Overall, I found it to be exceedingly nimble for its size and it handled very well in fast water. It is quite broad, especially in the bow and stern, which would make it ideal for tripping on rivers. Unfortunately, we were only using it as a day tripper, and so without the load, we found its high ride was a beast in the wind on the open lakes. It had a mind of its own when it came to steering on open water, which was in stark contrast to the ease of control on rivers. We also found it to be sluggish on the lakes, especially compared to the other party we were travelling with in their OT Tripper.
I can't criticize this boat for being very good at some things, and not so good at others. It's really horses for courses, but for varied use, I wouldn't recommend it. For longer river tripping, both in rough and calm rivers, I think it would be an ideal boat.
Like most tools, it all depends on what you want to use it for. As a solo boat, I have found it nimble and quick when paddling Canadian style, even in current or wind. I'm not massively proficient when running solo, and it was noticeably easier than my OT. It holds keeled over on its side very well.
I have also run it tandem down class I/II rapids with fairly good success. It's in the class II that I would offer some caution. We were doing a 5 day trip and had kept the Wenonah more lightly loaded than the other canoes, but still with a decent weight and two guys. When hitting the heavier class II rapids, especially haystacks/standing waves, it would take on a lot of water. By lightening the canoe altogether, or trimming it to make the bow light, it did improve matters significantly. For serious rapids running, however, a longer Prospector will likely be beneficial. That being said, it does run very easily through rough water, and more advanced skills will likely help avoid taking on water (eg, hitting waves at a slight angle and slowing down the approach a little). It accelerates quickly and turns very easily, even when loaded.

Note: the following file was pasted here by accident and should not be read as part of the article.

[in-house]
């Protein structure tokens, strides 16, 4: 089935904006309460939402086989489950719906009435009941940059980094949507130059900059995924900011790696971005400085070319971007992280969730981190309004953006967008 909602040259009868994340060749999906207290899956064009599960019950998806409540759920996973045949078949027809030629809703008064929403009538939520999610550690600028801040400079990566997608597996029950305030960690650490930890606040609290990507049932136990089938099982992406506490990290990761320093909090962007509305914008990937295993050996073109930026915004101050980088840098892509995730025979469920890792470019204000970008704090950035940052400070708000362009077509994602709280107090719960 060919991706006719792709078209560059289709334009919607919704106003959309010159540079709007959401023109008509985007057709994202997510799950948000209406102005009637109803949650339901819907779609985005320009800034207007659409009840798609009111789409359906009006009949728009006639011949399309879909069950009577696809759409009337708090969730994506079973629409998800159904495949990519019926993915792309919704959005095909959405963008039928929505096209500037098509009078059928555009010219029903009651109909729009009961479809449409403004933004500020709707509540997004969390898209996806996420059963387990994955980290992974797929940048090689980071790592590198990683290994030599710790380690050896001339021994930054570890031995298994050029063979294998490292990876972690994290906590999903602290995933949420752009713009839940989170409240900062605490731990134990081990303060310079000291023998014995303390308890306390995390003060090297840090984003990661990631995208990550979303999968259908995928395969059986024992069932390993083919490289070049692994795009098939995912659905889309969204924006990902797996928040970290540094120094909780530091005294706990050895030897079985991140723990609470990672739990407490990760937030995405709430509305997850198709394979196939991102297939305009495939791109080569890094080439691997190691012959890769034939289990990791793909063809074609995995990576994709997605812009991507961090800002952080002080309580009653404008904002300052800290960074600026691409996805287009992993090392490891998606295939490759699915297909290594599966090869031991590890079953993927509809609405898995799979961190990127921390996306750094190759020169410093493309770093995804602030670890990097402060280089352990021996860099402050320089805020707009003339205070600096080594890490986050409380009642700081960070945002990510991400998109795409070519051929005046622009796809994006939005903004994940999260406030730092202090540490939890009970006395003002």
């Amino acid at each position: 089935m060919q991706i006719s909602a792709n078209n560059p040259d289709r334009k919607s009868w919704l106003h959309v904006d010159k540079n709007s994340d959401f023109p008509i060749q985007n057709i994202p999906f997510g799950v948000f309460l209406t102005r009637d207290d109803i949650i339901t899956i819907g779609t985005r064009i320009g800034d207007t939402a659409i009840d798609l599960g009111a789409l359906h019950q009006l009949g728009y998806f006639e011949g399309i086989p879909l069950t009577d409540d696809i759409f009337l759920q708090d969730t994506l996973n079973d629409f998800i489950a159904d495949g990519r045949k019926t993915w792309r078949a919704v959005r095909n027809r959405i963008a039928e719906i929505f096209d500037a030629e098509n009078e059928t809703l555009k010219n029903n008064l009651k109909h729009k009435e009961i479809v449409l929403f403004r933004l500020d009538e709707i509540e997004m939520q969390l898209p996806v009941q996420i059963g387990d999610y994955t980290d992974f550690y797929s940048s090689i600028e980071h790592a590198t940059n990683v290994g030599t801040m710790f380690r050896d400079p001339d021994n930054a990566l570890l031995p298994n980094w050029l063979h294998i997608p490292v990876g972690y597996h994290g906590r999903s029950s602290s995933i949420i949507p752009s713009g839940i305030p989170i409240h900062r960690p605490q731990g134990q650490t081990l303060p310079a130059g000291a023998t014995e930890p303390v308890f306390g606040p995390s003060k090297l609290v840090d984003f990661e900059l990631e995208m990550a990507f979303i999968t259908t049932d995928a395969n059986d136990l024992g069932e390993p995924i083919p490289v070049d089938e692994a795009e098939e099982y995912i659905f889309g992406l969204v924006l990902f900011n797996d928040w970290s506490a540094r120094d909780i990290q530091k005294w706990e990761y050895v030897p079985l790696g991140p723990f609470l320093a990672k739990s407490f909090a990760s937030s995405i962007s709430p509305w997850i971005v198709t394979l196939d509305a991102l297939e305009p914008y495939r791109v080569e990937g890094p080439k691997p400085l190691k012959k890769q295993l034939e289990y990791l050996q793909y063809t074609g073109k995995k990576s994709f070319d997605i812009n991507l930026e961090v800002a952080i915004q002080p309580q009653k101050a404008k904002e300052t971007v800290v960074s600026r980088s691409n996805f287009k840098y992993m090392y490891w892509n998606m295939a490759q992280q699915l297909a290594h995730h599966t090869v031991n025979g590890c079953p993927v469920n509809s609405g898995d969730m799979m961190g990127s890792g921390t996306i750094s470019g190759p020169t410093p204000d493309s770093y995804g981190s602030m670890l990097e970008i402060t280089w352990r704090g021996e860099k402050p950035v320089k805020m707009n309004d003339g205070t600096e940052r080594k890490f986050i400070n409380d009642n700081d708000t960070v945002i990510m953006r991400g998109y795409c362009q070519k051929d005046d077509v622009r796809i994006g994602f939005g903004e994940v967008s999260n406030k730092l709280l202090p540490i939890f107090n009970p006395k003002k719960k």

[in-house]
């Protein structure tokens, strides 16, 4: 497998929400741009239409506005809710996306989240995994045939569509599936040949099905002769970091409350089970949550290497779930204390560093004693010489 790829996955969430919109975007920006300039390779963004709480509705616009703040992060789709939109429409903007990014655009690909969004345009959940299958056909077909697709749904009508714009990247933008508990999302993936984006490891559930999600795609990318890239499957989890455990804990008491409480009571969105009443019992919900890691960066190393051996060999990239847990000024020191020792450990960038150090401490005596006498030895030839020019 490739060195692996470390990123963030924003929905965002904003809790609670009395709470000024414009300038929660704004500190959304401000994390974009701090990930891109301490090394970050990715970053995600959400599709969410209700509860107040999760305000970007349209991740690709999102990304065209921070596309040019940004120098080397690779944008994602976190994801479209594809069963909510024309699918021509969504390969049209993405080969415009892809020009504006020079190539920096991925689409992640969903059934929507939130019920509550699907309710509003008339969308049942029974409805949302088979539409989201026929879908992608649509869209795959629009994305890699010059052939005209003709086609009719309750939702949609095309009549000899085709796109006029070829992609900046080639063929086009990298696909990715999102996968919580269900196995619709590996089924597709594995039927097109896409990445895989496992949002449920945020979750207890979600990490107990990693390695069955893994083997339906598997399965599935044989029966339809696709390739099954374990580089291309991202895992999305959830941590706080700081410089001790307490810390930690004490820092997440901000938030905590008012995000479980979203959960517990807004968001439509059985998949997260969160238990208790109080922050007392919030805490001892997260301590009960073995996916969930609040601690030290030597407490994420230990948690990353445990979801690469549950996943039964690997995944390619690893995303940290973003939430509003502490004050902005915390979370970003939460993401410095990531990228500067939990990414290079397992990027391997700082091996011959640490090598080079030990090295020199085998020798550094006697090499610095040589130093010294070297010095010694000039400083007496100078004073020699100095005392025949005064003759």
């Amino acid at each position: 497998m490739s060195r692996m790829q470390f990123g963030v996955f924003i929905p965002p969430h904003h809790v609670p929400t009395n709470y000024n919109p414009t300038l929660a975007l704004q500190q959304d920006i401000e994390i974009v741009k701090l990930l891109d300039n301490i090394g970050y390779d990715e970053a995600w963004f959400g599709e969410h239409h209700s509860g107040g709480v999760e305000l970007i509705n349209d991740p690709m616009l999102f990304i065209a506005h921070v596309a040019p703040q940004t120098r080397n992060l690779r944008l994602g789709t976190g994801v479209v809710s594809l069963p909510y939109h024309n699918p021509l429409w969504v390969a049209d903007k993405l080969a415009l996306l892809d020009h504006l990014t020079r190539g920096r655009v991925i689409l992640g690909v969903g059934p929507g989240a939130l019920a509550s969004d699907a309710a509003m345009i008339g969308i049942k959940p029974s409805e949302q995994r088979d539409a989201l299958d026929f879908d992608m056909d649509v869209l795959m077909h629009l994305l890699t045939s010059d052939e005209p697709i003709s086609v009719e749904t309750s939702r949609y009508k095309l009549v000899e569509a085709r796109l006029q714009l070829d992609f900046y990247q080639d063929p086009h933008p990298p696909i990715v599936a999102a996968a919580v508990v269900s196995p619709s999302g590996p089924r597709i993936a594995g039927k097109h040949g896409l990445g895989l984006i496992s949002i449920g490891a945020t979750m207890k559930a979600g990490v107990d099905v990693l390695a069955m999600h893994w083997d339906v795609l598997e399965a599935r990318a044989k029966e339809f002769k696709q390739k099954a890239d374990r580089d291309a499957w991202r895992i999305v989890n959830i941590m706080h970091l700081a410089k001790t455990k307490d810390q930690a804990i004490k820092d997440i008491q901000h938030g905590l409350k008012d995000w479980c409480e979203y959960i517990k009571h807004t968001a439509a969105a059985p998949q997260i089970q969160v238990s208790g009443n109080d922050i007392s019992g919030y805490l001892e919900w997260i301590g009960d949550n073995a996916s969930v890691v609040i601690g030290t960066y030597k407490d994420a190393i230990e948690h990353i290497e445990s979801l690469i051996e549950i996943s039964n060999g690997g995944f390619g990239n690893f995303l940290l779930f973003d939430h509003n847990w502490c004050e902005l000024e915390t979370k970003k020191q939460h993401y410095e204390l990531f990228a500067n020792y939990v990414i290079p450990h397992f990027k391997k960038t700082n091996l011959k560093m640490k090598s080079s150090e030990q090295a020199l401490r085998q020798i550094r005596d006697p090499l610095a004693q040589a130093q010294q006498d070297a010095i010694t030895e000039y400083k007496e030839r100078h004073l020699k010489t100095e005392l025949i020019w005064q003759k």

I haven't yet done any longer flatwater stints with it, so I have yet to see how it handles in those conditions, but my initial impressions are good.
Overall, it's a fast, stable boat, with excellent stability and maneuverability that will serve you well in a variety of conditions.
On big water, it tracks quite well (make sure you adjust the trim) and glides very nicely. You can get up a good head of steam pretty easily with it. In rough water, it handles waves very well (I've had it on large lakes in 1-2 foot swells), taking on only spray.
For running rivers, it does track well, holding lines through rapids very well but turning can be a lot harder than a Prospector or other river boats. That being said, it is quite easy to move around rocks. Its 16 feet is useful for getting through bigger standing waves as well. I would have no real problem taking it through class I/II rapids (I've not yet risen to try class III yet). The Royalex is also quite ideal for slipping around rocks; it's very strong and takes a pounding well.
I would have one caution around stability: I think that the seats are pretty high up, which raises the center of gravity and makes the boat a lot more twitchy. In white water, this twitchiness can be quite disconcerting. I would definitely consider lowering the seats a little to adjust that. That being said, the secondary stability is very good.
Overall, an excellent all-round boat that will serve you well in a variety of conditions.